The e-mail Richmonder Chris Pitzer opened probably looked similar to ones many people have received recently. It was from an acquaintance requesting donations to a relief project involving the Red Cross and Sept. 11. Except when Pitzer read further he realized this was not a request for money, prayers or donations of blood, but for submissions to a comic book of Sept. 11 stories.
Pitzer, a former art director for Eclipse Comics, typed a pleasant response he didn't have a story to share but could offer his design services and hit send. Weeks went by without word, and Pitzer figured he wasn't needed. Then two months ago he received another e-mail from Jeff Mason, the book's editor, asking him to art direct the entire project.
Pitzer, 34, now an art director at a local direct-mail company, has spent the last two months heading up the book's design. Called "9-11: Emergency Relief," it contains 192 pages by more than 50 alternative-comics artists from around the world relating stories and feelings about the Sept. 11 tragedies. It will be published in early 2002 by Mason's publishing company, Alternative Comics.
Mason was on his way into a Florida courthouse when the planes hit on Sept. 11. He's a criminal-defense lawyer as well as a full-time publisher at Alternative Comics ("I don't sleep much," he says). He called his friend Dean Haspiel, who was totally freaked out because he was looking out of his New York apartment window onto what is now ground zero. Haspiel's a comic book artist who's work is often autobiographical. Mason tried to comfort him by pointing out that someday the events he was witnessing would be incredible stories for his work.
That idea was the seed from which the entire "9-11" comic book project grew. Mason says he was sitting around sometime later with a dozen or so friends in the comics industry, talking about Sept. 11 and wondering what they could do to help. Mason suggested a book. Everyone agreed, and Mason volunteered to take the helm as editor and publisher. Then he came up with a wish-list of artists he wanted to be involved, such as graphic novelist Will Eisner, cover artist Frank Cho and social satirist Ted Rall. All three have work included in the book.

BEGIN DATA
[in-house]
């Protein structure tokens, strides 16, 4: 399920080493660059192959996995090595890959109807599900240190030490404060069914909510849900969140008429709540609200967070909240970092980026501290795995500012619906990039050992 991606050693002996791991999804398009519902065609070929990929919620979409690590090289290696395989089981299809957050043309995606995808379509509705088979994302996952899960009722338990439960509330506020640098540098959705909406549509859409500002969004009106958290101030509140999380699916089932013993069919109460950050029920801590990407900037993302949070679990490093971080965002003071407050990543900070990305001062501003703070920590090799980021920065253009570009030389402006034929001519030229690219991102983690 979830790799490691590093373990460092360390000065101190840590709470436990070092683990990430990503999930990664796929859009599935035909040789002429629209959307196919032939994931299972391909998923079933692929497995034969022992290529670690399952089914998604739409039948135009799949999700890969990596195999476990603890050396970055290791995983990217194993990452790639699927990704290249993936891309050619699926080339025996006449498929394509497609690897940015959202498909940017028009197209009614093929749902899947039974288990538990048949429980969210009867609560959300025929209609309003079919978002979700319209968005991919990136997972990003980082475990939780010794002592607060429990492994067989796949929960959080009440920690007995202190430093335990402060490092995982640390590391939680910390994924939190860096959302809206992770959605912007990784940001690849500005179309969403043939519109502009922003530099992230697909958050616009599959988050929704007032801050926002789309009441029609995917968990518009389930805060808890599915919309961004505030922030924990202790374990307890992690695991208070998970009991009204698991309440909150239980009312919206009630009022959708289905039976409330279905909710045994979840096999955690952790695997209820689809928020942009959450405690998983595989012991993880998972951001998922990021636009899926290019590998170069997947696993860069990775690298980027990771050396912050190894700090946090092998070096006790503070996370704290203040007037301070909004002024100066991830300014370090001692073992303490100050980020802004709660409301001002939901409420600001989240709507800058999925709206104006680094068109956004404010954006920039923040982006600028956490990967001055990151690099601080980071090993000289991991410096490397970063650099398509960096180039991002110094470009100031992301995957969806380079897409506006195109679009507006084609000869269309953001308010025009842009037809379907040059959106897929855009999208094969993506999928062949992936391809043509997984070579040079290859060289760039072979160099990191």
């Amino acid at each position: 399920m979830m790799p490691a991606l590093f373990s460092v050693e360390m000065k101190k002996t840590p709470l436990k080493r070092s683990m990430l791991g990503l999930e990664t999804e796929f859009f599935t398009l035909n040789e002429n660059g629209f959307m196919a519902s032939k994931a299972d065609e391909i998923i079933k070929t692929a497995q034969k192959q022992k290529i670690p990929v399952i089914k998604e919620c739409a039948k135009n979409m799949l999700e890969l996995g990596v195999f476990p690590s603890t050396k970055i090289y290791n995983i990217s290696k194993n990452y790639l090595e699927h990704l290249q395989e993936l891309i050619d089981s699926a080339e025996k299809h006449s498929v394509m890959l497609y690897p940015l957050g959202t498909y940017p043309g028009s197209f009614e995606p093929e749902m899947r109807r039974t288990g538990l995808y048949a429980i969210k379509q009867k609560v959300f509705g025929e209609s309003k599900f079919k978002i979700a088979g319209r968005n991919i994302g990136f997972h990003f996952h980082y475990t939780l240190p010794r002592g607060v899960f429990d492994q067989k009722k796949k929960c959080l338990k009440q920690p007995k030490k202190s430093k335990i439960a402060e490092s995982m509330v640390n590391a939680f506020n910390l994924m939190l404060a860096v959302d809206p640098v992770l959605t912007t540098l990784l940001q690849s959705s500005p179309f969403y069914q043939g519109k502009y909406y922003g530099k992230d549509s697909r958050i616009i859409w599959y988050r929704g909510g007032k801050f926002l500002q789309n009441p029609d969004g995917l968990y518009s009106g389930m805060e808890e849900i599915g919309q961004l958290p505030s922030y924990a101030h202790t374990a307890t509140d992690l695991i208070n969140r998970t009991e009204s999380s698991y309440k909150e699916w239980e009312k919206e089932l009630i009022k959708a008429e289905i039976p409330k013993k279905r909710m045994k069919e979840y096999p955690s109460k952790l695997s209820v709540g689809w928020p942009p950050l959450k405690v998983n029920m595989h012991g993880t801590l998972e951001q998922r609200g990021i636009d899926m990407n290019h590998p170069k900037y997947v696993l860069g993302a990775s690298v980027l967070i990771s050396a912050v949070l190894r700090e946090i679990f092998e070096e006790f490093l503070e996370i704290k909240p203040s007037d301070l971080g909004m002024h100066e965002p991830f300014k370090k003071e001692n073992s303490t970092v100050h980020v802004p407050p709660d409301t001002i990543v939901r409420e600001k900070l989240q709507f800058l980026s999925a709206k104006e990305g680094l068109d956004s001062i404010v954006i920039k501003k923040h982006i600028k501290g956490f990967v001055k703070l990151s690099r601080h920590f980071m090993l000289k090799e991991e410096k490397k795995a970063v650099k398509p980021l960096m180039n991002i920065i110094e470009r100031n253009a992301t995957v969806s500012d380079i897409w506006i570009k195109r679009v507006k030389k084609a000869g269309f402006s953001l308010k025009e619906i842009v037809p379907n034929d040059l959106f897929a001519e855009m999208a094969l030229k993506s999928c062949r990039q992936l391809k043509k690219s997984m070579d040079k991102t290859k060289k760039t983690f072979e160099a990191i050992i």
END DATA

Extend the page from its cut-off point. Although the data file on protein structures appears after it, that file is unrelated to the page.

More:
Mason brought Pitzer on to art direct and contribute a single page pinup, then set about deciding the scope of the project. Out of about 150 to 200 submissions, Mason says, the book uses 57 pieces which range from single-page pinups to 10-page stories. Some stories are from the perspective of the artist, and in some cases, the artist illustrates the story of someone else.
The most important piece in the book, Mason says, comes from former Richmonder and Punchline illustrator Rob Ullman, who now lives in Greensboro, N.C. Ullman will illustrate the story of Evan Forsch, a man who was working in Tower One on the 89th floor when the plane exploded into the building. Ullman was understandably uncertain about such a serious undertaking and balked at first, but Mason talked him into it. "Rob has a really good, really clean style of art," he says, which is important to this type of piece. Other Virginia contributors to the project are Pitzer, Richmond Comix employee Eric "Wolfe" Hanson and Charlottesville resident Jen Sorensen.
Mason says there are a few similar books out or on the way, including the recent "Heroes" book by Marvel Comics. He thinks the medium works well because it's a much more interactive experience than, say, television, which Mason says is usually limited to brief video and commentary. "In comics," he says, "your eye can linger on a frame as long as you want you can jump back and forth. Comics are also easy to read ... it's really able to relate something difficult in an easy way."
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